Knowing One’s Role


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In the first two or three years of our mission work in the Philippines, we would go back to the US for a few weeks to visit friends, families, and churches. And at churches I would be asked to preach. Sometimes, I would choose a Missions topic and sometimes not. When I preached on something else, I would get a bit of a surprised response. Somehow, they just assumed that since I was a missionary, I would preach on the Great Commission, or perhaps give a rousing Missions testimony.

I felt like saying, “I am not defined by my vocation. A baseball player may well know more than sports. A missionary may know more than missions.”

Perhaps it was my stubbornness. but it took me awhile to get this straightened out in my head. Church leadership did not assume that I knew nothing beyond Missions.

In any community, there is Status and Role. So, for example, when a person visits a foreign country…. members of that society look to assign a status to that person. The most likely status given is Tourist. Associated with the status is an associated role. For tourist, the fairly modest requirements is to obey local laws and spend money. Some other possible statuses would be International Student, Missionary, or Diplomat. Each one of these has an associated role.  It is often best for that person to help the community in assigning a status, because if he/she does not, the community could assign an undesirable status such as Alien, Stranger, or Enemy.

In cross-cultural work, one must know one’s status, and one’s role. Erik Erickson described the 5th life stage (age 12-19) as Identity versus Role Confusion. Frankly, all of us can struggle with role confusion, and even more so for those of us from societies that place higher value on Individualism.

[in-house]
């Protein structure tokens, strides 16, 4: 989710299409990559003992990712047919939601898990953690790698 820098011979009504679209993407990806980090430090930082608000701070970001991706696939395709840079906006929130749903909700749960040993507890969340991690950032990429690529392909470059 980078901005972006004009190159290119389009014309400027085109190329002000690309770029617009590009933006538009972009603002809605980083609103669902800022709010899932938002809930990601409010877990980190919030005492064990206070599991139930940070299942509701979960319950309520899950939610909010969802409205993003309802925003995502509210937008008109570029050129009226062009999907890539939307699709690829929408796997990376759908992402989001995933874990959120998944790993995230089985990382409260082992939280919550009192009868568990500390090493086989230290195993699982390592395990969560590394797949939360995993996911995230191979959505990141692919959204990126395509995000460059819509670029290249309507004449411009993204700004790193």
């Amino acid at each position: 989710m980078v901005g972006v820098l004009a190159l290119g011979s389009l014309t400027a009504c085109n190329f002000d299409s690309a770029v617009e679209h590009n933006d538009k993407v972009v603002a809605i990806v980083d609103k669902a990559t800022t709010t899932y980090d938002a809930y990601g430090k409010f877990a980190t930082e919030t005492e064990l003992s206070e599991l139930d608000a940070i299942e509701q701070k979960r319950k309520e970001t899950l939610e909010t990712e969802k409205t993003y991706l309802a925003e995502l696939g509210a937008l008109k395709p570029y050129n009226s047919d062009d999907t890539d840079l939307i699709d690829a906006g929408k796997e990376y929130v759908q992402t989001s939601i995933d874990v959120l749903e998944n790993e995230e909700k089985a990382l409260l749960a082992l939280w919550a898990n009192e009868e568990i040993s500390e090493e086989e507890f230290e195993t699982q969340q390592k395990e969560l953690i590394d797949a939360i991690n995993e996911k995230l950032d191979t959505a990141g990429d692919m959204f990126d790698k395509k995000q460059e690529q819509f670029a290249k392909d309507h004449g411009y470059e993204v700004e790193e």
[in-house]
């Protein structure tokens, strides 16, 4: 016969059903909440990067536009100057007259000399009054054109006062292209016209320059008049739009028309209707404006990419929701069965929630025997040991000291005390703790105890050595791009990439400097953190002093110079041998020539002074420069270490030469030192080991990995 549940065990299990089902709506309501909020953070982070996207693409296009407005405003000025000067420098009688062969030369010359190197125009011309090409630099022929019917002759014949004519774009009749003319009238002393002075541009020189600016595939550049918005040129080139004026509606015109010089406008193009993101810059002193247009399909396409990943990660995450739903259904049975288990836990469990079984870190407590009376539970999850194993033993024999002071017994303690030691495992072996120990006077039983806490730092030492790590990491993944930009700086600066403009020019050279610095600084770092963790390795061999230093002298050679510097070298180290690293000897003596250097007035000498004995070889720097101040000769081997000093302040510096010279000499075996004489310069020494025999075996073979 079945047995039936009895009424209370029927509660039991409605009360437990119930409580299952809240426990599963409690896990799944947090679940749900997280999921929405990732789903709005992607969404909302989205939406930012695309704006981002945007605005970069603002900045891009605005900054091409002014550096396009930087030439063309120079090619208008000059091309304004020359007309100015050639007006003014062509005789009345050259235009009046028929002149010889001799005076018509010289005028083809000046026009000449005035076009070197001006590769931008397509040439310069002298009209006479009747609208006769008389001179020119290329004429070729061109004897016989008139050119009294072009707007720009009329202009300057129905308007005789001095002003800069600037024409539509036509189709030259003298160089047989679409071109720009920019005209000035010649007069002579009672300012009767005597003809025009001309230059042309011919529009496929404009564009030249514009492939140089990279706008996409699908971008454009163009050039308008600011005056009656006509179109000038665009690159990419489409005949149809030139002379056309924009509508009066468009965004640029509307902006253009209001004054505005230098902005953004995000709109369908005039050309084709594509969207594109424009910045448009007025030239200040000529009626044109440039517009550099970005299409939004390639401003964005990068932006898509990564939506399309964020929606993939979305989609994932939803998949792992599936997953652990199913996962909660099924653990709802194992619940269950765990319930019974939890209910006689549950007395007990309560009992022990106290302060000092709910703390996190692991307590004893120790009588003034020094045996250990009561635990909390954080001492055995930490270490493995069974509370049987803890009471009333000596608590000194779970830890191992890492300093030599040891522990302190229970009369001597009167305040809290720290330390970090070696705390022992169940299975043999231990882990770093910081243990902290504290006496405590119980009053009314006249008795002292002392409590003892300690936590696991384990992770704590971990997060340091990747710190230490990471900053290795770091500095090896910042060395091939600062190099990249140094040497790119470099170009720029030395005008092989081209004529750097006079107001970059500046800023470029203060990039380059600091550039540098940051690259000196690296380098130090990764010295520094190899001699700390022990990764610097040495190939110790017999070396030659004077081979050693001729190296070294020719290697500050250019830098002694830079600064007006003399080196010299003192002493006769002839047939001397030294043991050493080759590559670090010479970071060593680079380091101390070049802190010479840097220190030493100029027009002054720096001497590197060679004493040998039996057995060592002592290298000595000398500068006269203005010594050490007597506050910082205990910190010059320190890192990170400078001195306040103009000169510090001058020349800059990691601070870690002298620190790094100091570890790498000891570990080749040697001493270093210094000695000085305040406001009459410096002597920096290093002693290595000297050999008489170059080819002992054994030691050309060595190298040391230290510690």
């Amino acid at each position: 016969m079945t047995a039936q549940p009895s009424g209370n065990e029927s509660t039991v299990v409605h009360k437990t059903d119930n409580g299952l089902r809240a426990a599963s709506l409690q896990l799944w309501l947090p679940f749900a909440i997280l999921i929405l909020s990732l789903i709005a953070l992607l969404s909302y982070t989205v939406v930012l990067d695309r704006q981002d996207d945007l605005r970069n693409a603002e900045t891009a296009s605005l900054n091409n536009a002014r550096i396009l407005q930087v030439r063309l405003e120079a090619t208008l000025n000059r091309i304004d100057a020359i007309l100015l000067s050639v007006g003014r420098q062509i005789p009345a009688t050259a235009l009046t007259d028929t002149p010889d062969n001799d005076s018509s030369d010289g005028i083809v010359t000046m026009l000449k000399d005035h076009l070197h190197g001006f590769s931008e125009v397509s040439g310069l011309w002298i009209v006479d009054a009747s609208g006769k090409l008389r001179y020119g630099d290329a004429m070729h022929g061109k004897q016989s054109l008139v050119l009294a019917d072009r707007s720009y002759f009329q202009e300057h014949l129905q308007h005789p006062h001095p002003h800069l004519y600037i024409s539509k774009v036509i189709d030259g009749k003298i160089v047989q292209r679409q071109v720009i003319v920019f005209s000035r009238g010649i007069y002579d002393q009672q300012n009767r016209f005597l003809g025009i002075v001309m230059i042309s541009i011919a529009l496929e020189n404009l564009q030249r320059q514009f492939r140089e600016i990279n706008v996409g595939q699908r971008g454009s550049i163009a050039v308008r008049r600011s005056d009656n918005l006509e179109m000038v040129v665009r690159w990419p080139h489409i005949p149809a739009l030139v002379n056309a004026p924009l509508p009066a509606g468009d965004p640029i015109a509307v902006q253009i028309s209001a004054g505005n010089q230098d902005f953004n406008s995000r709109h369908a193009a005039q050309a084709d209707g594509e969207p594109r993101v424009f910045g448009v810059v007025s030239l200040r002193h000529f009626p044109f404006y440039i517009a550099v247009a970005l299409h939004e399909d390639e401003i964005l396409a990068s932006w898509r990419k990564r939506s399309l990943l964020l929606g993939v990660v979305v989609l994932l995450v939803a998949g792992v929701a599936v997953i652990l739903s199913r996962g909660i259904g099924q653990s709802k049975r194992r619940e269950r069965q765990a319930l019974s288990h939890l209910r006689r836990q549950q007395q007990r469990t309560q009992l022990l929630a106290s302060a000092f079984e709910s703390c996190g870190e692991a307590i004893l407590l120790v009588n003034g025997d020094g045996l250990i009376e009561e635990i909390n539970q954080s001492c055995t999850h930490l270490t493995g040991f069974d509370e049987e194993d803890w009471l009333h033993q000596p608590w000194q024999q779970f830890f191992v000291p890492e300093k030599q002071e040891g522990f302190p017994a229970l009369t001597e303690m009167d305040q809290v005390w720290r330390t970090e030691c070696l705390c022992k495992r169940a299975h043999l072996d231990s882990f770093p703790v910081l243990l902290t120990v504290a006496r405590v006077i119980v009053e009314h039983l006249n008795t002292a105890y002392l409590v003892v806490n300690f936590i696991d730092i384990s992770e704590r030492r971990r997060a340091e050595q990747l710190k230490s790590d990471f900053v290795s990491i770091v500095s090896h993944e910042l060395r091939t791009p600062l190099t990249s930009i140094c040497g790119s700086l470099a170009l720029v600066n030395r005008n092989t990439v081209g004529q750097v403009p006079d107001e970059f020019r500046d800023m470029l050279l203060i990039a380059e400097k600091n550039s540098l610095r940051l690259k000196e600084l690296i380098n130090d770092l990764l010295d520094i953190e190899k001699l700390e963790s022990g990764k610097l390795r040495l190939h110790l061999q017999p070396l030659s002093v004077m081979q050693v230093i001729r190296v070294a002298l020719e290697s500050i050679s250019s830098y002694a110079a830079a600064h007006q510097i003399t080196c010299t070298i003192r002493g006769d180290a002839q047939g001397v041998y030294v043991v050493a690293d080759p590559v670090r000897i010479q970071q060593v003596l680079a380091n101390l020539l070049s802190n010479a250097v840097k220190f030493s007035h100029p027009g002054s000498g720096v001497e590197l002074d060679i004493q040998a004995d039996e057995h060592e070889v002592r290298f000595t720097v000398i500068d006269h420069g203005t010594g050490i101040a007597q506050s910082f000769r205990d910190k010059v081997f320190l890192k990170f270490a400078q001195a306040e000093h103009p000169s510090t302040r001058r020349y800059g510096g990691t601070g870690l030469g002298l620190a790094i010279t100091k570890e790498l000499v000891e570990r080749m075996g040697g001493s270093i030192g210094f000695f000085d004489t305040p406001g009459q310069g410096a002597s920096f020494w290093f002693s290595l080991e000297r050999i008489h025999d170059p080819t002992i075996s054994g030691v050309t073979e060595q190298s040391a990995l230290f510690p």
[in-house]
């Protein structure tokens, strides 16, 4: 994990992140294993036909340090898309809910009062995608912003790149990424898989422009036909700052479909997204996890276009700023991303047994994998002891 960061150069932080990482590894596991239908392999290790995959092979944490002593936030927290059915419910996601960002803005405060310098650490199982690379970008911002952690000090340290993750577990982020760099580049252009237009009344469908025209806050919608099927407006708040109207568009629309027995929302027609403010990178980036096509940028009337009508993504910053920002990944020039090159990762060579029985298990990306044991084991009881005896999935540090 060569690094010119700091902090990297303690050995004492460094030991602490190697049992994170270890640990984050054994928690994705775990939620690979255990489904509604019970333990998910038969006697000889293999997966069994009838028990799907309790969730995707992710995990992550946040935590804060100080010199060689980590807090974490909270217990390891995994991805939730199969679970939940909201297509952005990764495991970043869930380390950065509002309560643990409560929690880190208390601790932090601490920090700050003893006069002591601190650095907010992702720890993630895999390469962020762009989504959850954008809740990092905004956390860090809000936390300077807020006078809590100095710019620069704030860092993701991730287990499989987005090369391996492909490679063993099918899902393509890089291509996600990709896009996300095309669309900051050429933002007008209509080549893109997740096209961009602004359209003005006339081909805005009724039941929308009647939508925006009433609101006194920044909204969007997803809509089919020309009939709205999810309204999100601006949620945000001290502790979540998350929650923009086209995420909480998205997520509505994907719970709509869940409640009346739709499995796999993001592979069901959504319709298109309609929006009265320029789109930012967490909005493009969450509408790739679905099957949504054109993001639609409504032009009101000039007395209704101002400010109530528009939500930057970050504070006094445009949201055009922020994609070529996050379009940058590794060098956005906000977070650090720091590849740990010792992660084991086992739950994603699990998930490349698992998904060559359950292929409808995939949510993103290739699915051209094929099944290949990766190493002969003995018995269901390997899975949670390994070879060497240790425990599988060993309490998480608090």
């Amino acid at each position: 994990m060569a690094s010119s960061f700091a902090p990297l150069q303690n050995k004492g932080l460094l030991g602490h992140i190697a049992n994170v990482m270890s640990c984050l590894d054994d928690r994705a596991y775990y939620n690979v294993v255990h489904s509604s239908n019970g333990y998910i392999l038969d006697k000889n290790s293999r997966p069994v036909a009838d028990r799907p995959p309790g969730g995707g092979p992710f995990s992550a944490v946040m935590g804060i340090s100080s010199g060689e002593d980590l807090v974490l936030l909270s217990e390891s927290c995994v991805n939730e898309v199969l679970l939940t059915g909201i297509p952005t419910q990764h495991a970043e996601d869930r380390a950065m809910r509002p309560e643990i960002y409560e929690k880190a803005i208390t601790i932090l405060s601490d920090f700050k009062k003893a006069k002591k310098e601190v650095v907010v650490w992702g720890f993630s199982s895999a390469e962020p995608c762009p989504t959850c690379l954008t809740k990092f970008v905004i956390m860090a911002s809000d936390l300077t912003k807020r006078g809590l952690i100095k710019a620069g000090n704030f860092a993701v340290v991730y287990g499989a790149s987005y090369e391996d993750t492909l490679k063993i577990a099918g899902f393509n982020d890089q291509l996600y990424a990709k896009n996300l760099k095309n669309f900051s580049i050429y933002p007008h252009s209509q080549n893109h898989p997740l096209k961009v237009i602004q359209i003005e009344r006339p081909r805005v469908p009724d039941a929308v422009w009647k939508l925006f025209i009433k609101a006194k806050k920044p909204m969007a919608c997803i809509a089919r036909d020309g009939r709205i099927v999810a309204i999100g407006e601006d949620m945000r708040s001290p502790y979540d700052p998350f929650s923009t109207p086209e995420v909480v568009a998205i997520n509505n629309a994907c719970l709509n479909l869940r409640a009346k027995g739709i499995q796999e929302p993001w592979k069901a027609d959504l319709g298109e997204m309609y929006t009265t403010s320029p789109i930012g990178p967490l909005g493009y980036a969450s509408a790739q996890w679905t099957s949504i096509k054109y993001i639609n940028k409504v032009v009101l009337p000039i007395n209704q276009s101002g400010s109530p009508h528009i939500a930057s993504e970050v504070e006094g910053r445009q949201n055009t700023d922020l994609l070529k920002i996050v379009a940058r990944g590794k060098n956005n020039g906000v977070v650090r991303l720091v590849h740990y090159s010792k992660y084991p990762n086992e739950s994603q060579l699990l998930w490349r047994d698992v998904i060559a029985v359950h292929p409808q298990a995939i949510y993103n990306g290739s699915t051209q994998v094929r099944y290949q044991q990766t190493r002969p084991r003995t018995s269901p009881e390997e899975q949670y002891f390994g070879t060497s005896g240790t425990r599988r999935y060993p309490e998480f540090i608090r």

When I am invited to visit a church, they are commonly assigning me a status as well. I have had a few different statuses given to me:

  • Missionary
  • Seminary representative
  • Pastoral Care “specialist”
  • Stewardship expert

The last one is interesting. I am certainly no expert in stewardship. However, Filipino pastors often want visiting preachers to speak on tithing. Many churches in the Philippines have very little giving, and so many pastors serve with starvation wages, or worse. They feel ashamed to talk to their own churches about money, and so ask visiting preachers to take on that role of stewardship expert.

Each one of these drives a different role. To fail to take on the assigned role is, in fact, to fail.

When I went back to the US, I was foolish. I was given the status of visiting missionary. As such, I was simply stupid to act as if that status comes without assigned roles. One must know that status and live up to it.

I think I have learned a few things over the years. I try to find out the status I am given and the role expected of me.

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